Albertsons, Food And Drug Behemoth, Joins IBM’s Blockchain-Powered Food Trust Network
Boise-headquartered food and drug giant, Albertsons Companies, has finally joined IBM’s Blockchain-powered Food Trust Network. Confirming this new development, the American grocery company announced that it would be piloting the use of Blockchain to trace the pathway followed by romaine lettuces from when it’s harvested all the way to when it reaches the store shelf.
For Albertsons which runs about 2,300 stores all over the US, the prospect of being among the pioneers in leveraging the convenience of Blockchain is incredible. Breaking the news, Albertsons Companies’ chief in charge of information, Anuj Dhanda was understandably excited with Blockchain being at the heart of their quest for food safety.
What Is Food Trust?
It is perhaps the single biggest, most active non-cryptocurrency Blockchain networks today, all thanks to IBM. It is a subscription service that hosts companies in the food industry. And so, having Albertsons and more specifically all the 2,300+ stores on board is a huge win for the network.
Built on the open-source Hyperledger Fabric-based Blockchain technology; a technology designed to allow entering of data that is neither erasable nor editable, Food Trust is growing. It is a network whose participants can access whatever is available freely.
The network is barely a year old having been born out of the need to help businesses leverage the benefits of Blockchain, according to the project’s GM, Raj Rao. Yet, the network is growing at a terrific rate, not only because of the entry of Albertsons, but also due to the fact that it already has over 80 brands signed up to it.
Reasons Behind Albertsons Companies Joining The Network
This American grocery company will effectively help bring in increased transparency and collaboration in the supply of safer food. Basically, what Albertsons will pilot in the network will be to track the pathway food follows right from when it leaves the producers up to when it ends up at the retailers’ premises. And it will do this in a more transparent way, pretty much like what Blockchain is founded on.
Members will thus share digitally decentralized and hacker-proof information and still allow stakeholders, especially clients to trace and validate food products in various stores. They will be able to go back and check when the item was packaged, the temperature under which it was shipped and the arrival date and so forth.
The essence of Blockchain in the food industry at a time when food safety is taking the center stage is higher. Today, technology is almost always at the heart of everything to do with food, all thanks to the convenience it’s bringing. It is involved in the supply chain, waste reduction, keeping them fresh and on the fair trade and organic aspects as well.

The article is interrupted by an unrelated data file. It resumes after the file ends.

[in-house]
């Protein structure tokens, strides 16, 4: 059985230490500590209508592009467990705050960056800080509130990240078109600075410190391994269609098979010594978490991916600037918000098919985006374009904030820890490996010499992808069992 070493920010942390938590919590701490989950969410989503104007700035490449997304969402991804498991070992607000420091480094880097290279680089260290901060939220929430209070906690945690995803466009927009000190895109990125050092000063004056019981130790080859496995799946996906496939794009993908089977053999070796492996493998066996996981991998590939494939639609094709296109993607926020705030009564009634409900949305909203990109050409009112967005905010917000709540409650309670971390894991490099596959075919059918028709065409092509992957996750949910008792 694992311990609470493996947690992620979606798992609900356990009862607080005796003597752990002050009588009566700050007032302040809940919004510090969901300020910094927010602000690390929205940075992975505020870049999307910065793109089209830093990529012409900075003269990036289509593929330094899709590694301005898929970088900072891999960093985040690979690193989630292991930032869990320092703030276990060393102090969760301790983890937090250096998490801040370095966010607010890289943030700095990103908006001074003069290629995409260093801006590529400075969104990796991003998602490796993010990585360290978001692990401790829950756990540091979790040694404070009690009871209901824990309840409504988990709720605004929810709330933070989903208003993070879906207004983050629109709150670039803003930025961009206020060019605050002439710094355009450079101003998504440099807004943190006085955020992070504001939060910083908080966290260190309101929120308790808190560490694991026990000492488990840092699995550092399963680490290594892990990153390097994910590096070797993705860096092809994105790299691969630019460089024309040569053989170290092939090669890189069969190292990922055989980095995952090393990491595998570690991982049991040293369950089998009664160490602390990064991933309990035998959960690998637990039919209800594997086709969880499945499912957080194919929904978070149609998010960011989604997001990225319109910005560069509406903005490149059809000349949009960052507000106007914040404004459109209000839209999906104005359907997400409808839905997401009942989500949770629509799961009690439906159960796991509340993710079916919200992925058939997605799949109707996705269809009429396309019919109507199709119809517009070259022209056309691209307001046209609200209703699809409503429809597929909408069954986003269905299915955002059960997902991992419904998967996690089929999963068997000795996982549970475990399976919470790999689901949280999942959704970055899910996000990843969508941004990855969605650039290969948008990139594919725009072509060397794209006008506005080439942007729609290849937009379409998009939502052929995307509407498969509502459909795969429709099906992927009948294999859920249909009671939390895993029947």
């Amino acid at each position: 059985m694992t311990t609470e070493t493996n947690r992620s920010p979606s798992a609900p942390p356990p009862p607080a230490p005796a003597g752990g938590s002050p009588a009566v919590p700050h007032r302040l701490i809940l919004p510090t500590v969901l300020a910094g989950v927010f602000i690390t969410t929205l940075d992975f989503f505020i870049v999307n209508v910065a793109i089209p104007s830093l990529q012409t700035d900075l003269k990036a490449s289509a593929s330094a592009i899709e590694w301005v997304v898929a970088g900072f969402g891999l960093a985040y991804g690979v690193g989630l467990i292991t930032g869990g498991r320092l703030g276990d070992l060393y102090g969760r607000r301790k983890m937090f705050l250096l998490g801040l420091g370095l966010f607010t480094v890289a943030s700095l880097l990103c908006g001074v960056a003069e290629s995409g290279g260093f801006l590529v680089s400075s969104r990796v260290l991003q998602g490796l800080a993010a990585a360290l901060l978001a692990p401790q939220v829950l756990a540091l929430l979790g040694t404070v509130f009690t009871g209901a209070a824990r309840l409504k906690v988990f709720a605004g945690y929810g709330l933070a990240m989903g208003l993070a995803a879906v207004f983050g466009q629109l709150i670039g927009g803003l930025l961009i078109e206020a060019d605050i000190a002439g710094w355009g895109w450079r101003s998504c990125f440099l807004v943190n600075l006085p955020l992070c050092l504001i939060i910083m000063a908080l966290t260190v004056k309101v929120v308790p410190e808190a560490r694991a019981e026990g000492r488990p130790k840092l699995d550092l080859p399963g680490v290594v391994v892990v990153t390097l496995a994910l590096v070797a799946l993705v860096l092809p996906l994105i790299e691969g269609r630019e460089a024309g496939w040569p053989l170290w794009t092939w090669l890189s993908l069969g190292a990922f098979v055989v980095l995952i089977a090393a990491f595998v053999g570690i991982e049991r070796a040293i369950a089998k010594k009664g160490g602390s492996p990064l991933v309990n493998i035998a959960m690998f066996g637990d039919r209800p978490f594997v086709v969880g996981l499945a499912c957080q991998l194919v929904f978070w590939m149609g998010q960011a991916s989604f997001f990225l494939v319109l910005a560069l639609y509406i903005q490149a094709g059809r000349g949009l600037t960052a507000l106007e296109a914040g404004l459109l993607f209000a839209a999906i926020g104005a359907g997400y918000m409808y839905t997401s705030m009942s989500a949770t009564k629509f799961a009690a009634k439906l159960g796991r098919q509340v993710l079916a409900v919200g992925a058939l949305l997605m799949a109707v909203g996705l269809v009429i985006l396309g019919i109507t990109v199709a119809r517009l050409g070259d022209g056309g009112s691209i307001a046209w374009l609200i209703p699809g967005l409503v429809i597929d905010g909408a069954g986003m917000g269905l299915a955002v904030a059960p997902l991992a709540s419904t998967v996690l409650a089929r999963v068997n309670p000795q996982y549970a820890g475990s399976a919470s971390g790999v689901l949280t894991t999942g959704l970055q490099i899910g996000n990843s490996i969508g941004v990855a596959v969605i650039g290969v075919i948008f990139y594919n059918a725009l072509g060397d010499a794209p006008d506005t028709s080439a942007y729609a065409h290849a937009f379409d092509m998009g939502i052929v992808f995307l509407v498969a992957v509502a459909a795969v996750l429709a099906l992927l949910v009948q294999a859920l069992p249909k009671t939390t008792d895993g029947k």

And with the Food Trust network, transparency and trust in whatever one buys at the Albertsons grocery stores across the country will always be a guarantee. In fact, so high are the stakes in this new development that many can’t wait seeing it transform food is handled and wastage reduced.
Piloting On Tracking Romaine Lettuce Is Good For The Grocery Company
Albertsons is on the network, firstly to pilot the whole process of tracking romaine lettuce right from when it is dispatched from a selected distribution center. It will later expand to diverse food types, essentially using the findings of this first piloting project.
Piloting it will have an even bigger meaning to the grocery retailer. Albertsons will use it to bypass the various obstacles that have always existed on foods like the lettuce. However, this doesn’t mean the effort of this revolutionary network hasn’t been realized yet.
According to Anuj Dhanda who is Albertsons’ Chief Information Officer, the Blockchain technology will potentially transform the company as a whole. He says it will empower their customers to take charge of what they get from the shelves.
The whole arrangement has seemingly attracted the attention of top-ranking personalities at the Centers for Disease Control and Prevention as well as the Food and Drug Administration. As Jerry Noland, the company’s VP – Food Safety and Quality Assurance said, user advisories from the two organizations are in agreement with Albertsons Companies.
The power of a Blockchain network is with the number of participants and that’s why Food Trust is already a force to reckon with. Already, over five million foodstuffs existing on the network can be sourced from the various stores right now.
It’s also impressive that participants in the ecosystem are requesting their downstream suppliers to subscribe to the network. Having everyone on board, including them will give it a more complete image out there.